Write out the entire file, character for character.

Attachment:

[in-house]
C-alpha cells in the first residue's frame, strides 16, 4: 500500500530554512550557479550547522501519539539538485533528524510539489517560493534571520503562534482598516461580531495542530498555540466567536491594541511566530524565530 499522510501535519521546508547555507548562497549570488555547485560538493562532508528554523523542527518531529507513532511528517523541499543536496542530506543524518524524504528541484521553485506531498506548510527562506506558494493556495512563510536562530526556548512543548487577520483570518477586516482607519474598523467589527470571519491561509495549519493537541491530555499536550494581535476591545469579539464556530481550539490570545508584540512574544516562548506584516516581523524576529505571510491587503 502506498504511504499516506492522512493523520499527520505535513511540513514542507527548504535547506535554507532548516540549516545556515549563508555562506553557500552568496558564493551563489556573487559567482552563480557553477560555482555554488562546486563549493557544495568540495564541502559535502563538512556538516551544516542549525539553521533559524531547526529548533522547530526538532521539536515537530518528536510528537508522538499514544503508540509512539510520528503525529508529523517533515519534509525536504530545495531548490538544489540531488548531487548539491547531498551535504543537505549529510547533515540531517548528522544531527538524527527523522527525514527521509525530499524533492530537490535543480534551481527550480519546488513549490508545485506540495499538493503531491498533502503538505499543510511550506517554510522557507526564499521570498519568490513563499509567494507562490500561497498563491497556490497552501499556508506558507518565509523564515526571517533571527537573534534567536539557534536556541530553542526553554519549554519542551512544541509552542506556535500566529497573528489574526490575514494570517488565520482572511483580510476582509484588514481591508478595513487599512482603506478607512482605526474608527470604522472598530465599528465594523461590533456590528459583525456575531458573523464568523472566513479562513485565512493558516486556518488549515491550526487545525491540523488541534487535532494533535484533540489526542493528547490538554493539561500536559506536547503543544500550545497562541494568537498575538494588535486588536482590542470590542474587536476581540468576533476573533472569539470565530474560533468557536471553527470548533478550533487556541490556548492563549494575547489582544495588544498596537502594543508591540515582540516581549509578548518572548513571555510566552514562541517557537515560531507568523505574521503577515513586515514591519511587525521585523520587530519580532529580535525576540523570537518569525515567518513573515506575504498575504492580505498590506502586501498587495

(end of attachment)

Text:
[in-house]
C-alpha cells in the first residue's frame, strides 16, 4: 500500500530554512550557479550547522501519539539538485533528524510539489517560493534571520503562534482598516461580531495542530498555540466567536491594541511566530524565530 499522510501535519521546508547555507548562497549570488555547485560538493562532508528554523523542527518531529507513532511528517523541499543536496542530506543524518524524504528541484521553485506531498506548510527562506506558494493556495512563510536562530526556548512543548487577520483570518477586516482607519474598523467589527470571519491561509495549519493537541491530555499536550494581535476591545469579539464556530481550539490570545508584540512574544516562548506584516516581523524576529505571510491587503 502506498504511504499516506492522512493523520499527520505535513511540513514542507527548504535547506535554507532548516540549516545556515549563508555562506553557500552568496558564493551563489556573487559567482552563480557553477560555482555554488562546486563549493557544495568540495564541502559535502563538512556538516551544516542549525539553521533559524531547526529548533522547530526538532521539536515537530518528536510528537508522538499514544503508540509512539510520528503525529508529523517533515519534509525536504530545495531548490538544489540531488548531487548539491547531498551535504543537505549529510547533515540531517548528522544531527538524527527523522527525514527521509525530499524533492530537490535543480534551481527550480519546488513549490508545485506540495499538493503531491498533502503538505499543510511550506517554510522557507526564499521570498519568490513563499509567494507562490500561497498563491497556490497552501499556508506558507518565509523564515526571517533571527537573534534567536539557534536556541530553542526553554519549554519542551512544541509552542506556535500566529497573528489574526490575514494570517488565520482572511483580510476582509484588514481591508478595513487599512482603506478607512482605526474608527470604522472598530465599528465594523461590533456590528459583525456575531458573523464568523472566513479562513485565512493558516486556518488549515491550526487545525491540523488541534487535532494533535484533540489526542493528547490538554493539561500536559506536547503543544500550545497562541494568537498575538494588535486588536482590542470590542474587536476581540468576533476573533472569539470565530474560533468557536471553527470548533478550533487556541490556548492563549494575547489582544495588544498596537502594543508591540515582540516581549509578548518572548513571555510566552514562541517557537515560531507568523505574521503577515513586515514591519511587525521585523520587530519580532529580535525576540523570537518569525515567518513573515506575504498575504492580505498590506502586501498587495